Fivemile Butte L.O.

Oregon Lookouts


Mount Hood National Forest


Rental program; Currently standing

Estimated drive time from Portland, OR.

2 hours

Date visited.

October 16, 2021



National Historic Lookout Register.


Trip Report.

My partner already visited Fivemile Butte L.O. earlier this year with his dad. We decided to come back for the weekend since I still needed to check it off my list. We also wanted to see if we could locate some of the crow’s nests in the area. The best access for passenger vehicles is to take NF-44 to NF-4430 until you reach the gate on NF-122. Reminder to not block the gate and park near the road junction instead. From the gate, it is a short 1/2 mile road walk. The road is drivable but requires caution on some of the more rutted out portions. It can also be accessed via hiking trails if you are not comfortable driving. In the winter, you can access it via the Billy Bob Sno-Park. This lookout is part of the rental program and can be booked year-round. Fivemile Butte L.O. is very popular due to its easy access and proximity. There were renters there when we checked it out which was expected but a bit awkward. Make sure to respect their space and do not climb the stairs. We didn’t stay long except to take a few pictures before heading back to my car for lunch. We were surprised to find no other visitors on the summit since we had passed a full trailhead. I think I would have a hard time staying here with all the day hikers and traffic. I assume you would get less visitation in the winter months though.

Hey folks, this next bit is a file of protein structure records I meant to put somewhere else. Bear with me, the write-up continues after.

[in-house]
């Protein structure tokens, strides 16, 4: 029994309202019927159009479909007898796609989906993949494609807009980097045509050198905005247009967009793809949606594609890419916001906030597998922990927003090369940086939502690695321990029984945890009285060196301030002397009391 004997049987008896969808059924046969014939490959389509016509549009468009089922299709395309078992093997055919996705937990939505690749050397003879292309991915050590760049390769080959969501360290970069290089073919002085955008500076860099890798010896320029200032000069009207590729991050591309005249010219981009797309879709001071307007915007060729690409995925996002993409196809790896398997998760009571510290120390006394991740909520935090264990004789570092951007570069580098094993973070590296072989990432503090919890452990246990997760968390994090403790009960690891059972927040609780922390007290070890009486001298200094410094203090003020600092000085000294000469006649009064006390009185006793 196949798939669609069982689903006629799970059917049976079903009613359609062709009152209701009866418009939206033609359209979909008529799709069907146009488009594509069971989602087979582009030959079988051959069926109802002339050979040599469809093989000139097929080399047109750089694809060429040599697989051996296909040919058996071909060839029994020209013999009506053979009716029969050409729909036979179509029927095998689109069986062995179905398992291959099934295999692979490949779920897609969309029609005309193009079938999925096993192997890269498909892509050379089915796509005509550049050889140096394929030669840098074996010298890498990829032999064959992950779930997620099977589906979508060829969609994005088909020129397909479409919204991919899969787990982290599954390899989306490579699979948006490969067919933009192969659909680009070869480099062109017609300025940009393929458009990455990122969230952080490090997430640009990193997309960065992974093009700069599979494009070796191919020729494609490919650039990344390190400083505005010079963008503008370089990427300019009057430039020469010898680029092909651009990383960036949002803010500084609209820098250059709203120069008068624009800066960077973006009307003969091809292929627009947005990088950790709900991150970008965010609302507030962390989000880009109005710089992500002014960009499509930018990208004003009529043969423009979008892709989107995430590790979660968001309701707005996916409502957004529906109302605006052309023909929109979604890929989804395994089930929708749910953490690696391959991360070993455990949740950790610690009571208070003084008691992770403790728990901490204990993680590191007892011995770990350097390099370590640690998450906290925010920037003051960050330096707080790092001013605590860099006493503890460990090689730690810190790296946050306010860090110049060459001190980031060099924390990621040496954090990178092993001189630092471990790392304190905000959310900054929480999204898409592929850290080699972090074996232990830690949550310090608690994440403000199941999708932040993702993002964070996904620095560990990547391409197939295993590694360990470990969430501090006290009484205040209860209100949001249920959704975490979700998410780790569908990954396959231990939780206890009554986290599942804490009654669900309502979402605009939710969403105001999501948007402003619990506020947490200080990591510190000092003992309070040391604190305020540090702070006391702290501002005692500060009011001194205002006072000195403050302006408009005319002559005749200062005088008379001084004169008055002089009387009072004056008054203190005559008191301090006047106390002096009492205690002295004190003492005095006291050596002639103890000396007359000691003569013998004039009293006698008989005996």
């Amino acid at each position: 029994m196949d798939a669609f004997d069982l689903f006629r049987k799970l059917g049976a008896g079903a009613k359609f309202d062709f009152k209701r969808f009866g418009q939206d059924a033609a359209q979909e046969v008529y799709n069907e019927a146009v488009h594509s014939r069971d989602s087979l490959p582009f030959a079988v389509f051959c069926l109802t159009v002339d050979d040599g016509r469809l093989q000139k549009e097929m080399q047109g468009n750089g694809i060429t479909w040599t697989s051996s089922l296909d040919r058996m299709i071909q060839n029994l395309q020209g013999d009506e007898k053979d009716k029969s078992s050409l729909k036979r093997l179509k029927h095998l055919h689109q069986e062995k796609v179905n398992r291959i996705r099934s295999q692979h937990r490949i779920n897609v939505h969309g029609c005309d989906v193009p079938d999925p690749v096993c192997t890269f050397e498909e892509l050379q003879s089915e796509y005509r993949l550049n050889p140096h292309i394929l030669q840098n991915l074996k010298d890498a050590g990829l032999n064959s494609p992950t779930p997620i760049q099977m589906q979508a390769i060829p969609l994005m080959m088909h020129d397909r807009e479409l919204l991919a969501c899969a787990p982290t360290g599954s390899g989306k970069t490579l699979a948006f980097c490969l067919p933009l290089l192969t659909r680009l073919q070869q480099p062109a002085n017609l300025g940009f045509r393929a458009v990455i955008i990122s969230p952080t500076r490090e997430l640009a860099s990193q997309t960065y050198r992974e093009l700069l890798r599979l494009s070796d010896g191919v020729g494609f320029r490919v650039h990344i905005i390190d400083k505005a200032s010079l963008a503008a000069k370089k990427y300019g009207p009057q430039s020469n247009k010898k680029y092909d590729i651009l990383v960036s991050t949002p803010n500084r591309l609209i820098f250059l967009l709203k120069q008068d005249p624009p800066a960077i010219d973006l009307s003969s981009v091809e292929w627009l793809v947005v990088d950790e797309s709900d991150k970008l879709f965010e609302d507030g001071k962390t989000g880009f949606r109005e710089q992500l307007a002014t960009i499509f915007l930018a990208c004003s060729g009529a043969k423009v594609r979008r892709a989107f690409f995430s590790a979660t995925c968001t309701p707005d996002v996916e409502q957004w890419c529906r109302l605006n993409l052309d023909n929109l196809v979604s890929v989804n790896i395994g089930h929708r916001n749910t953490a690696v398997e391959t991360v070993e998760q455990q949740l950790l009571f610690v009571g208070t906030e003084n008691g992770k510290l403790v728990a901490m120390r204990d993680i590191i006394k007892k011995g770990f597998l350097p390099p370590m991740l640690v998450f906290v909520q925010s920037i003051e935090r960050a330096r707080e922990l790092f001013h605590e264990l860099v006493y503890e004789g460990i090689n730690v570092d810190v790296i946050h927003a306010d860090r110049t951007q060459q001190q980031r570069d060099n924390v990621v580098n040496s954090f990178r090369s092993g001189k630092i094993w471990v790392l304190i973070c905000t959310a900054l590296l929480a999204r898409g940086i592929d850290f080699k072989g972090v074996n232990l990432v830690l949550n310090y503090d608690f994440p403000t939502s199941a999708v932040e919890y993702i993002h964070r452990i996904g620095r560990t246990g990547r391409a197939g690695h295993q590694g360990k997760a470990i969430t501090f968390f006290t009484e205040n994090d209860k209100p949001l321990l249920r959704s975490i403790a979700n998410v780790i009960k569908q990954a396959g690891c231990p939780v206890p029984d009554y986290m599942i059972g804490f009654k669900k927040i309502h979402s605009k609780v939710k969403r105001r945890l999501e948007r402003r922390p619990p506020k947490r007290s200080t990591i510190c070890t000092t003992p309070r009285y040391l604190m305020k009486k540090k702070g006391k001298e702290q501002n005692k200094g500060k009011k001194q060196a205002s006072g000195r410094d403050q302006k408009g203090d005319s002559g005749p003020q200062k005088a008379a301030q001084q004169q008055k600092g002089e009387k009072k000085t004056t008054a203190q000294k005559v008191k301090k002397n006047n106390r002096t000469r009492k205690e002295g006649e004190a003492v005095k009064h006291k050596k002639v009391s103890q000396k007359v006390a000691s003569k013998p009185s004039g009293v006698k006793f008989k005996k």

The current lookout on Fivemile Butte was built in 1957 as a 14×14 R-6 flat roof cab atop a 40′ treated timber tower. It is furnished with a small bed, wood stove, propane cooking stove, table, chairs, and solar-powered lights. There is a vault toilet, storage shed full of firewood, picnic table, and fire ring on the summit as well. Everything else is on a pack it in, pack it out basis. The original lookout for this site was built in the 1920s. It was a 30′ pole tower with a small cab. It was replaced in 1932 by another 30′ tower with standard L-4 cab. This was later destroyed by heavy snow in 1942. The L-4 tower that replaced it untraditionally had a trap door inside the cab. I couldn’t find any information on when this lookout stopped being staffed and became part of the rental program.

Bonus pictures of our camp spot because we had a view of Flag Point L.O. on the ridgeline.

More Information.

US Forest Service

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